This volume celebrates the remarkable scholarly career of medieval historian John Van Engen with eighteen exceptional essays contributed by Van Engen’s colleagues and former doctoral students, a group that includes some of the best established scholars of the Middle Ages as well as leading younger ones. Together, their work reflects the wide-ranging but coherent body of John Van Engen’s own scholarship.
In a section on Christianization, Ruth Mazo Karras explores medieval marriage, Lisa Wolverton offers a new model of the Christianization of Bohemia, R. I. Moore examines the historiography of the Cathars, and Christine Caldwell Ames links the inquisition with medieval and modern concepts of popular religion. Under the rubric of twelfth-century culture, Maureen C. Miller uses eleventh-century Roman frescoes to rethink reform, Jonathan R. Lyon unpacks Otto of Freising’s notions of advocacy and tyranny, Rachel Koopmans traces testimonial letters associated with the cult of Thomas Becket, Dyan Elliot deliberates on the importance of what she calls counterfactual, or alternative, realities in twelfth-century thought and literature, and Giles Constable traces manifestations of the cross in monastic life.
Three essays study Jews and Christians in society. Susan Einbinder probes the connections between martyrdom, politics, and poetry in thirteenth-century Castile, William Chester Jordan traces anti-Judaism in the Christina Psalter, and David C. Mengel highlights the significance of urban space for Jews in fourteenth-century Prague and Nuremberg. Lastly, contributors explore topics in late medieval religious life, a special focus of Van Engen’s scholarship. Walter Simons edits and analyzes a letter defending beguines in the Low Countries, William J. Courtenay traces the effects on pastoral care of papal provisions to university scholars, and James D. Mixson reinterprets the fifteenth-century treatise Firefly. An essay by Marcela K. Perett looks at vernacular anti-Hussite treatises, Daniel Hobbins employs a fifteenth-century Italian story about Antichrist to consider hearsay, belief and doubt, and Roy Hammerling contemplates Martin Luther’s understanding of himself as a beggar.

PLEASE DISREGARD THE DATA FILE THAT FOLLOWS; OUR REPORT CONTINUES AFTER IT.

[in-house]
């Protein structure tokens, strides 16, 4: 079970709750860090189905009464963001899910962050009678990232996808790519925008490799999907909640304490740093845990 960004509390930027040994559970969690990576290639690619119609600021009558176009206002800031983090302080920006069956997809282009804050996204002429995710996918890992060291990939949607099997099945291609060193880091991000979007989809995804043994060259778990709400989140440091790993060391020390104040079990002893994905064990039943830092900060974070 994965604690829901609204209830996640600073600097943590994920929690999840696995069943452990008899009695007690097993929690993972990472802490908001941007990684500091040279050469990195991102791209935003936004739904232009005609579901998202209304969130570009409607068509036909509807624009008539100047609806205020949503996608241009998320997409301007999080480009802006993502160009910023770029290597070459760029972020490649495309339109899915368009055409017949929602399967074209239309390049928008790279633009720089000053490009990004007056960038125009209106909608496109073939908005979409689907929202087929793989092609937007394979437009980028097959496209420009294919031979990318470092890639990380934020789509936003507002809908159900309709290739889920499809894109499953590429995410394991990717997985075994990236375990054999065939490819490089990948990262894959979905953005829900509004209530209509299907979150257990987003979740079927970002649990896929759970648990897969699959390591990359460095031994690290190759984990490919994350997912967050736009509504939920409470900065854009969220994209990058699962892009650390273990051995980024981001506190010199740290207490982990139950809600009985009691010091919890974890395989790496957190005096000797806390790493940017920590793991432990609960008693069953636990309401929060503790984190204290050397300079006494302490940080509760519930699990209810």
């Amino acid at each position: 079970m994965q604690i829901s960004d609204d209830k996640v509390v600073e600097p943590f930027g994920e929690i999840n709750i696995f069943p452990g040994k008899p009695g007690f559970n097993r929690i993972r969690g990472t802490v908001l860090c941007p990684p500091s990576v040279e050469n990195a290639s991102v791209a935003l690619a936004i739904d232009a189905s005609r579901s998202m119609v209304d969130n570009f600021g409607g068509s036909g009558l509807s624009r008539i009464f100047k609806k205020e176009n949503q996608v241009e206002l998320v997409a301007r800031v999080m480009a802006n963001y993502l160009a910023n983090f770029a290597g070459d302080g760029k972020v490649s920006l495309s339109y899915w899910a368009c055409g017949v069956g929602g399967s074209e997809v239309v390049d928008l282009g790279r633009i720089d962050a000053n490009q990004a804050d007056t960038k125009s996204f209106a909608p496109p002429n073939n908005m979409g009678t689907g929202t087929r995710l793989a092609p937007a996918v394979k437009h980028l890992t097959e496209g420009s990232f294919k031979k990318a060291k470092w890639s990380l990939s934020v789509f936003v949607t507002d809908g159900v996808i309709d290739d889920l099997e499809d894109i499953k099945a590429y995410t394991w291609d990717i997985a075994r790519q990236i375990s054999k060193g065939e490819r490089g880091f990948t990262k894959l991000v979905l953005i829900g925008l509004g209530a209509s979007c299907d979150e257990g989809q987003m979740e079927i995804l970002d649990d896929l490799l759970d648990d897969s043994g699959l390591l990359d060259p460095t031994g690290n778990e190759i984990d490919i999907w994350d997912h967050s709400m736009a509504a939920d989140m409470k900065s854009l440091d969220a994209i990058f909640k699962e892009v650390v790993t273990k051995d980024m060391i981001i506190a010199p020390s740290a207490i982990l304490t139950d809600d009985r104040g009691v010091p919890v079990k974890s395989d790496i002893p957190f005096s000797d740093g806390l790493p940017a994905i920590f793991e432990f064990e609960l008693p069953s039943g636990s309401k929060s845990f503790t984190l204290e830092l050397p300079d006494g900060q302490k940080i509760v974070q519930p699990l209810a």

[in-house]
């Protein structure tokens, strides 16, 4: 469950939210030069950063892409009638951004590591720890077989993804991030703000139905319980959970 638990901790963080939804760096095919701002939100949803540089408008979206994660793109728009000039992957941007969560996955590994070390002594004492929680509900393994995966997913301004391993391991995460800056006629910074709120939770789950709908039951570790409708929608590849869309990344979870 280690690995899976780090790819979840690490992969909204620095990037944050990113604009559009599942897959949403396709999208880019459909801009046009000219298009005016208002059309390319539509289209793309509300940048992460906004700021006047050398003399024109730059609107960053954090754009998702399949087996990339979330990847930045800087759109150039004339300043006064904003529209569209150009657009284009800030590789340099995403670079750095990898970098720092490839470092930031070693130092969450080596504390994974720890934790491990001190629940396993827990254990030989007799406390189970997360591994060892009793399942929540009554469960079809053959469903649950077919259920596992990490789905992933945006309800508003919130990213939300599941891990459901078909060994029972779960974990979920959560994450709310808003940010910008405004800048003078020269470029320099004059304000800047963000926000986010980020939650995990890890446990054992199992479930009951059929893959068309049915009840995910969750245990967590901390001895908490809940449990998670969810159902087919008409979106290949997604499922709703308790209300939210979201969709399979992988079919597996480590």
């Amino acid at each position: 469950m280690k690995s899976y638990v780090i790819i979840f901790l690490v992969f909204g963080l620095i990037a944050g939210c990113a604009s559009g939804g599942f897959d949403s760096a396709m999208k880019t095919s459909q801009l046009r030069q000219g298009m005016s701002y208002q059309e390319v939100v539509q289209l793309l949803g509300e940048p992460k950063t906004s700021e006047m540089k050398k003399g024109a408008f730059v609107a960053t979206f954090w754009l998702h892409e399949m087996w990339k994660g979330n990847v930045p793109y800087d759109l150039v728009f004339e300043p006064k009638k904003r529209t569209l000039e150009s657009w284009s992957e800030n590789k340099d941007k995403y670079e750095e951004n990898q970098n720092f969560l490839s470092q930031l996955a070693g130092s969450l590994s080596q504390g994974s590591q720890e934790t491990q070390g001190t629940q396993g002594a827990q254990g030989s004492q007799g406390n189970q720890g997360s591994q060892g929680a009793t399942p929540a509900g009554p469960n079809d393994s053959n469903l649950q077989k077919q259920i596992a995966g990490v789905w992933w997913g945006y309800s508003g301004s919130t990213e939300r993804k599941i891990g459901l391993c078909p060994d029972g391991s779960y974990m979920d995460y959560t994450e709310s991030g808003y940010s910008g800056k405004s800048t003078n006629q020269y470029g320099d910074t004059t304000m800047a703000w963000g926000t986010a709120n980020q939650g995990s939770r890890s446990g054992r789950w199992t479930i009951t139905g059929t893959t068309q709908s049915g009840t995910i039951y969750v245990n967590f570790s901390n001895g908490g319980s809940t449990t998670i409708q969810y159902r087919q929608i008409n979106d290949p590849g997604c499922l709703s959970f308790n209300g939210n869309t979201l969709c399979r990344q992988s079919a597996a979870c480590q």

"Christianity and Culture in the Middle Ages: Essays to Honor John Van Engen is a thrilling collection, both wide-ranging and informative. The contributions are well-structured, well-argued, and comprehensive in bibliography and source materialsa welcome volume to celebrate the work of John Van Engen." Anthony Lappin, National University of Ireland, Maynooth